Possibility of Change

In a recent blog, the entertaining and erudite author and blogger, Tom Bennett, wrote the phrase “the possibility of change”, in the context of the remarkable improvement in state education in London over the last 10 years. Indeed, there has been a remarkable improvement (apparently; I don’t have direct experience, having moved away from London over 30 years ago), and no one’s actually sure what has caused the improvement. Lots of stuff has happened to actively attempt to improve things, but too many things have been tried all at once such that unravelling them to arrive at the key changes can’t be done. (Probably there isn’t one or two key changes).

I’m interested in the phrase. “The possibility of change”. Mr Bennett used it right at the end of his blog post, suggesting that the example of the London improvement shows the possibility of change elsewhere (a beacon of hope, perhaps). But, it struck me that whilst this is true, it is also probably true that once it became apparent that there was a possibility of change in London, then the weight of initiatives that pointed to this possibility started to gather belief around them….and change started to happen. Because, hope of change is a powerful thing. In almost all circumstances. I think that the Arab Spring demonstrated that, and the Fall of the Iron Curtain. The reverse, the belief that nothing can ever change, is very, very debilitating. If people can see a chink of light at the end of the tunnel, then they can often summon up the hope required to make an attempt to bring the change about. That’s why charismatic leaders can often catalyse such change. They see the possibilities and communicate the hope.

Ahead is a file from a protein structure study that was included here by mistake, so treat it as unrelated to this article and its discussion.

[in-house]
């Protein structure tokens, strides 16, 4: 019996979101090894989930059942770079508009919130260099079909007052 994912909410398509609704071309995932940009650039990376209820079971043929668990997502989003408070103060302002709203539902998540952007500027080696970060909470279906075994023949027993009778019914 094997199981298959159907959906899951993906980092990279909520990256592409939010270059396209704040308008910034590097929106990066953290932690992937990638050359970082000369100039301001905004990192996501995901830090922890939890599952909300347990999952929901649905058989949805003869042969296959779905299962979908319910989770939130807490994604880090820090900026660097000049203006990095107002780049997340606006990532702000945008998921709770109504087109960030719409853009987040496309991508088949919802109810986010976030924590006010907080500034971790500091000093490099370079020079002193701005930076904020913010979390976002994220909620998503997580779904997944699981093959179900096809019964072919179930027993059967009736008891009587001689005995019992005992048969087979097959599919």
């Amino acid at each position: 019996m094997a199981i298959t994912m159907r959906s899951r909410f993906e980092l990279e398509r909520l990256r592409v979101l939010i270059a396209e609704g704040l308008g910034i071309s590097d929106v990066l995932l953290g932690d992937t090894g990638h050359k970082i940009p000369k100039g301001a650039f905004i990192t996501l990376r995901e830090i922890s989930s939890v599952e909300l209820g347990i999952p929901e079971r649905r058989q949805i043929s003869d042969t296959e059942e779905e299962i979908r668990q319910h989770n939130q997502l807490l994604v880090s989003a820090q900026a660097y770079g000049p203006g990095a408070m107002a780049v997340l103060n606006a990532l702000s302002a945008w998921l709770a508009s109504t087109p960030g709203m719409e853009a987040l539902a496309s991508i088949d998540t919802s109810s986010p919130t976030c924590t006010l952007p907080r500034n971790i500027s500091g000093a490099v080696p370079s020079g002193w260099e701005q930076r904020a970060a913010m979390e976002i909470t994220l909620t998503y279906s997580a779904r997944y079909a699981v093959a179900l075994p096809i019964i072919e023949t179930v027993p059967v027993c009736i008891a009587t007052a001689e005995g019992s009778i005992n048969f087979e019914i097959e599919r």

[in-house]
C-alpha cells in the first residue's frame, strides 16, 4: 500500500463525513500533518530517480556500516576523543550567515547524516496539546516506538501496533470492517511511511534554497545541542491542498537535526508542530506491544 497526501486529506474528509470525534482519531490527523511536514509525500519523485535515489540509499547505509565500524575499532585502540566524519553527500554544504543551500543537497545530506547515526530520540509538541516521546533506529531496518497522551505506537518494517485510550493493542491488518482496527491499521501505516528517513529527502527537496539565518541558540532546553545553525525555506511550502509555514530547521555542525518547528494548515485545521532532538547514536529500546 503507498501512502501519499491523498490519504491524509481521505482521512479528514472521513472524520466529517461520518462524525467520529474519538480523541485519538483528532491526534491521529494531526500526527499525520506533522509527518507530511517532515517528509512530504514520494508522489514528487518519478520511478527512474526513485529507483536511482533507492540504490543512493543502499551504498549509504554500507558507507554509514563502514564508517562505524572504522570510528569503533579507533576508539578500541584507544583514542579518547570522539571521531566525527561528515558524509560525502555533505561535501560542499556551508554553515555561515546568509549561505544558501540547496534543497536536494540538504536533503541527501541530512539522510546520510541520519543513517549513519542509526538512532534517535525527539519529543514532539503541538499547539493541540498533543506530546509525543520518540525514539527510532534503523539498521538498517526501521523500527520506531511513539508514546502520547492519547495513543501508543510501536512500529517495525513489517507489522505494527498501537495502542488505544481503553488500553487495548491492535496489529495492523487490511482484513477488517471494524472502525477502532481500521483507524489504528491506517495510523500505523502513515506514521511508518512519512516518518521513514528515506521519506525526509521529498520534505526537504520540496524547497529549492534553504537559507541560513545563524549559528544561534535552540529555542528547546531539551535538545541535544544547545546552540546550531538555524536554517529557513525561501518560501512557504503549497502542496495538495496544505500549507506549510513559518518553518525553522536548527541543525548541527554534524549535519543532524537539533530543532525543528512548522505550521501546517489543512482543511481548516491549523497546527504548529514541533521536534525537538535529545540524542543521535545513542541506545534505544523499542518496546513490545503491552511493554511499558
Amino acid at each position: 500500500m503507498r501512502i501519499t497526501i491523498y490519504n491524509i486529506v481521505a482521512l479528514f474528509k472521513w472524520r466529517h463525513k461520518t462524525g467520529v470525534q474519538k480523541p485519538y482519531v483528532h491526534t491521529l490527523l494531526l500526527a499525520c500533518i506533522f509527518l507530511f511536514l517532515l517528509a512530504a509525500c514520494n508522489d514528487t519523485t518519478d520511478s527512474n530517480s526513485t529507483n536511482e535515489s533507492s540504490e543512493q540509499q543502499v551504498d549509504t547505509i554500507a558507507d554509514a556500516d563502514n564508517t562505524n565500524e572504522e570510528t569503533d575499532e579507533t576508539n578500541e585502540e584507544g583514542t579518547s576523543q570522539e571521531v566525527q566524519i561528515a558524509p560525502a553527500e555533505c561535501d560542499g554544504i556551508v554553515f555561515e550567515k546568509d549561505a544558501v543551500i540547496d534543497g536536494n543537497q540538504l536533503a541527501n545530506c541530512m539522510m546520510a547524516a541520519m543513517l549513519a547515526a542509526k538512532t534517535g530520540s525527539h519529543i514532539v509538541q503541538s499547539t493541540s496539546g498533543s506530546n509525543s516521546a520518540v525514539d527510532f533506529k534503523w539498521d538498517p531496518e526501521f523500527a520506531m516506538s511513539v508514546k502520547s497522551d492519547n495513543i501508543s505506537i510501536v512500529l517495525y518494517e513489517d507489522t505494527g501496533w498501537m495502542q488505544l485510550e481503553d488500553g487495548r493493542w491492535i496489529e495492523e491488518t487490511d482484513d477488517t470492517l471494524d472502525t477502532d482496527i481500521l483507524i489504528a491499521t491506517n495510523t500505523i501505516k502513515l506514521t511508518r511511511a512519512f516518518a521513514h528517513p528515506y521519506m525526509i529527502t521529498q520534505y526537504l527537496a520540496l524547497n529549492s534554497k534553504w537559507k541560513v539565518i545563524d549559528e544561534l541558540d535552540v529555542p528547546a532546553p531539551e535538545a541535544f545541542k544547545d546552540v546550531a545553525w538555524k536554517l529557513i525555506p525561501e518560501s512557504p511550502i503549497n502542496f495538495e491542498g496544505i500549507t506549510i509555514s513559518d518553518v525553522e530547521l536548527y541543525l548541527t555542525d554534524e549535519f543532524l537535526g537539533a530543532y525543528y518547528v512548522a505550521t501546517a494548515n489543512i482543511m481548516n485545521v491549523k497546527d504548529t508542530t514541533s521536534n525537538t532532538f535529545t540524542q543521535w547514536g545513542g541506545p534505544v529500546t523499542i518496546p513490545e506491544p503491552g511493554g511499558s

In the liberal democracies of the West, change must always be a possibility, surely? The change seen in London can be brought to other areas of England, even if we don’t know what the key aspects in London were. The possibility of change, actively believed, is the chink of light at the end of the tunnel.

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9 thoughts on “Possibility of Change

  1. ijstock

    Nicely said. However when it comes to the London example, I’m curious about the terms in which the ‘improvement’ is being couched. I admit I haven’t looked at it closely – but it would be interesting to know whether it is simply change as reported by Ofsted and exam results – or whether there has actually been a material transformation in the educational experiences of London children.